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As Code for America Summit kicks off, Microsoft is committed to helping create smart cities

In California, coding is helping to make it simpler for food stamp recipients to learn whether their benefits are in peril. In New Orleans, it has eased tensions between frustrated residents and city officials about post-Katrina redevelopment. In Kansas City, Missouri, where citizens had been calling the city daily to get access to traffic studies, it has put that information online in an open data format for anyone to see.

These are just some of the projects spearheaded by Code for America, a nonprofit organization that uses open-source technology to help citizens and local governments, and whose annual summit takes place this week in Oakland, California. Microsoft is a capstone sponsor of the event, and you can join the conversation at #CfASummit on Twitter, or watch it live.

Code for America is one of several U.S. programs Microsoft is participating in that demonstrates the benefits of civic technology, especially in urban areas dealing with the problems of crowding, older infrastructure and tighter budgets for public services.

Code for America’s “brigades” of 34,000 volunteers help to create apps and programs that improve local government services, like those in California, New Orleans and Kansas City.

A screenshot of BlightStatus, now called Civic Insight, created by Code of America volunteers. The app “literally put New Orleans residents and local officials on the same page, the same Web page,” about post-Katrina reconstruction, says Jennifer Pahlka. “It helped change the conversation, so they were talking constructively about what they could do, instead of fighting about what was going on.”
A screenshot of BlightStatus, now called Civic Insight, created by Code of America volunteers. The app “literally put New Orleans residents and local officials on the same page, the same Web page,” about post-Katrina reconstruction, says Jennifer Pahlka. “It helped change the conversation, so they were talking constructively about what they could do, instead of fighting about what was going on.”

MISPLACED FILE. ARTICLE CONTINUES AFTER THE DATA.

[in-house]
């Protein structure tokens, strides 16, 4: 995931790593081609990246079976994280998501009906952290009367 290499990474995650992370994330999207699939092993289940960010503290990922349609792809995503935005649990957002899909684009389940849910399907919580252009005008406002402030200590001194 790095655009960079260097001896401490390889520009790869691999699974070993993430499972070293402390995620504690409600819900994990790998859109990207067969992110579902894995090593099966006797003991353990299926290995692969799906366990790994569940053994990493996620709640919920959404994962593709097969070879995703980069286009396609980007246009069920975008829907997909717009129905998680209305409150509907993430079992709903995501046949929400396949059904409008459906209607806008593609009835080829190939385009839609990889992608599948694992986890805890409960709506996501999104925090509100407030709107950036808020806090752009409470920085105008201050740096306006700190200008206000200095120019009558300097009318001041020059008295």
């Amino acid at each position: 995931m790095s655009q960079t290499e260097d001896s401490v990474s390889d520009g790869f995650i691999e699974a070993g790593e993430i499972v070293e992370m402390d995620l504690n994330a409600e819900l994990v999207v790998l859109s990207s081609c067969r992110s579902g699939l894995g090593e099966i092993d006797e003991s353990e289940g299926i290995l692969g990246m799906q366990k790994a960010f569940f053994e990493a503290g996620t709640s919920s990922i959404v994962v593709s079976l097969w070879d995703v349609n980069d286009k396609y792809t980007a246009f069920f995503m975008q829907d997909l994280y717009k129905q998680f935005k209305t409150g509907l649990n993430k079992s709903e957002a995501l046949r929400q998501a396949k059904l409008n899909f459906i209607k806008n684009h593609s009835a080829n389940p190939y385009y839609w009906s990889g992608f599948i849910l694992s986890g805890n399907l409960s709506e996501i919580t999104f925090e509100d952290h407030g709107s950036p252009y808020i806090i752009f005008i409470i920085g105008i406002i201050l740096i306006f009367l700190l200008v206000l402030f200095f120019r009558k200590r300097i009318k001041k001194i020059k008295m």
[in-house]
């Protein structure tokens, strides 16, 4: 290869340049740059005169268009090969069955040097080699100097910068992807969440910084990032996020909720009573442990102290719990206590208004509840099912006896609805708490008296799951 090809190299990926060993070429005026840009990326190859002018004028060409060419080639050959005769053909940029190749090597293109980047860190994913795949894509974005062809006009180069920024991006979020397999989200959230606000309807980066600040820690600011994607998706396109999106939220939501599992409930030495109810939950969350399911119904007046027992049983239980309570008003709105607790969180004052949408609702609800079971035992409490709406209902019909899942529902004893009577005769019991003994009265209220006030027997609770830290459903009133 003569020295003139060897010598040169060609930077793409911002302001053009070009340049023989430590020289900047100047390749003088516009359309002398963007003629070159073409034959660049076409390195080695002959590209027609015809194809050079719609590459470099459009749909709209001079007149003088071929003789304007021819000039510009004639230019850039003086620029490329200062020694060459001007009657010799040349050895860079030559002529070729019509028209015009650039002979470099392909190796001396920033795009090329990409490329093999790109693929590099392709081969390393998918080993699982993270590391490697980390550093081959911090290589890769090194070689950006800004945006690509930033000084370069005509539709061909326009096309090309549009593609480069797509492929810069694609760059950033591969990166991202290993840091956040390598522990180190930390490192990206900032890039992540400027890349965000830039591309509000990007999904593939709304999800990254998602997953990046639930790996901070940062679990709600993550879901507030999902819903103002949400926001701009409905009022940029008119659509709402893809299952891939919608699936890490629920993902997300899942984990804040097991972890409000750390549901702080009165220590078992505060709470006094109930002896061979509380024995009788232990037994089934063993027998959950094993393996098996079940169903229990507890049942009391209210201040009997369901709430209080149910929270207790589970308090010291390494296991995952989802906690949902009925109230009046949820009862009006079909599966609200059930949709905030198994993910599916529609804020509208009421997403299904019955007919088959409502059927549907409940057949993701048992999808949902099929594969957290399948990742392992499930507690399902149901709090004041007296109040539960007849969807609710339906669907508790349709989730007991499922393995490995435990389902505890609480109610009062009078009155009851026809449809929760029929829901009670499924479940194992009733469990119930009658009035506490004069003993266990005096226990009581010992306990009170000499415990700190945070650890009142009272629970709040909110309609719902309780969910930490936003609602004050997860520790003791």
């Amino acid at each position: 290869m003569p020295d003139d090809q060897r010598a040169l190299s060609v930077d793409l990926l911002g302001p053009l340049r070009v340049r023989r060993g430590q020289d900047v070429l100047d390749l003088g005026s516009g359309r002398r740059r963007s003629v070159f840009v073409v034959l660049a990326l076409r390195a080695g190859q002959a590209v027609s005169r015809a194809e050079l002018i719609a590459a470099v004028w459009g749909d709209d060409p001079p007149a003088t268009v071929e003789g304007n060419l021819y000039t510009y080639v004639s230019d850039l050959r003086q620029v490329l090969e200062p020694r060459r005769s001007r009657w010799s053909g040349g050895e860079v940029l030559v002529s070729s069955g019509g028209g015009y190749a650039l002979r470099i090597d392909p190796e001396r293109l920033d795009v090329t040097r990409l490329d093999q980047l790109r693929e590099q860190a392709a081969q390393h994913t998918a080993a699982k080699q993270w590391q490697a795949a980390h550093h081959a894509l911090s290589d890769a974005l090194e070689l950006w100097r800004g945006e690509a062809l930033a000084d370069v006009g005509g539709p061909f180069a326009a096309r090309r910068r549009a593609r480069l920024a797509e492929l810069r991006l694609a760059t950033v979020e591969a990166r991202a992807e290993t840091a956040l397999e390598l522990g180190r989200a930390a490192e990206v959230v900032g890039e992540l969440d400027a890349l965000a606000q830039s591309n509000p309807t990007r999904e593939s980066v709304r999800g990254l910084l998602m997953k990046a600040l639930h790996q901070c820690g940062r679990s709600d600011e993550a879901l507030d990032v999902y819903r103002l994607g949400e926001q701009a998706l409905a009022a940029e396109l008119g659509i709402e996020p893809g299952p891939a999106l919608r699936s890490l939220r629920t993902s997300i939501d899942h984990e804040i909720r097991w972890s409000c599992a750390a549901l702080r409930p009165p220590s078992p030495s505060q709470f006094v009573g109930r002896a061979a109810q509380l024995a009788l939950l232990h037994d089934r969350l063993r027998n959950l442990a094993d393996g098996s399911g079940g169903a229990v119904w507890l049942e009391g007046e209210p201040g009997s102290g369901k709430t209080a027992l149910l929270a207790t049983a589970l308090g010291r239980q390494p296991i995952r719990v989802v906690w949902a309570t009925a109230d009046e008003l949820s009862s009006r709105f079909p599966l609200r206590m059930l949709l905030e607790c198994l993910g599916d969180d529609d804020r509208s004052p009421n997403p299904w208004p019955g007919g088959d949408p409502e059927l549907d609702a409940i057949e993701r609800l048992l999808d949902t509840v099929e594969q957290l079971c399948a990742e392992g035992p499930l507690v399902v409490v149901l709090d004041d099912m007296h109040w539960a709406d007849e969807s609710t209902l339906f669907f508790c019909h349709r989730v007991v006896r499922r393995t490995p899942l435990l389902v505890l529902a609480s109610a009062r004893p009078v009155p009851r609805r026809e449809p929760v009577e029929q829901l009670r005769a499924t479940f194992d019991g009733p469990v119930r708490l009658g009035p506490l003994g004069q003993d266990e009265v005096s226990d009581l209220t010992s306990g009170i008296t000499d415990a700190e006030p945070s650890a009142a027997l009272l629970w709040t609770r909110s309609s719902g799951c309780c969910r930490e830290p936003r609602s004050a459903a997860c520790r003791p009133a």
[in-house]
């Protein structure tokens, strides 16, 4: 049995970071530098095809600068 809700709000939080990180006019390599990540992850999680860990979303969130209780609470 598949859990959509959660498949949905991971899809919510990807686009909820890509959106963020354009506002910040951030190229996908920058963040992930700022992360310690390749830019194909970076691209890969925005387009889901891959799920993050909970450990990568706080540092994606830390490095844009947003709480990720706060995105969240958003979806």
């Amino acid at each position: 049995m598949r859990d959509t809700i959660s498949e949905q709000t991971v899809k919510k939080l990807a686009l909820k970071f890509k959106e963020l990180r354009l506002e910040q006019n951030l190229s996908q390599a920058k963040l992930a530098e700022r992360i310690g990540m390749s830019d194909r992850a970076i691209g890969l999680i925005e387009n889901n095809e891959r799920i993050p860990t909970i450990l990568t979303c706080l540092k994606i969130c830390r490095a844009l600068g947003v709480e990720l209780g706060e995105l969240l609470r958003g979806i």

“We’re excited about the convening power that Code for America brings, and the best practices that are emerging from these brigades swarming around problems, and then sharing those results,” says Dan’l Lewin, Microsoft corporate vice president for Technology and Civic Engagement.

With its support aimed at redesigning the interaction and delivery of service between government agencies and the customers they serve, “Microsoft has really made a statement about how important this movement is,” says Jennifer Pahlka, the founder and executive director of Code for America. “Microsoft is approaching this in a way that’s very consistent with the Code for America approach, which is user-centered, iterative and data driven.”

 

Microsoft also is participating in “Envision America,” recently announced at the White House Smart Cities Forum. The nonprofit initiative is aimed at challenging and helping American cities to develop smart initiatives that tackle energy, water, waste and air challenges.

Microsoft will provide a year’s worth of the Azure Government cloud platform and ongoing assistance to 10 cities to develop smart city solutions. It’s not the first smart cities project for the company: Since 2013, Microsoft’s own CityNext initiative, along with partners, has been working around the globe to empower cities to be more sustainable, prosperous and economically competitive.

Jennifer Pahlka gives the opening remarks at the 2015 Code for America Summit.
Jennifer Pahlka gives the opening remarks at the 2015 Code for America Summit.

“The world is evolving more rapidly than ever toward metropolitan concentration – people are moving to cities,” says Lewin. “We’ve reached that tipping point where more than half the world’s population is living in a large metropolitan area, and it’s only accelerating.”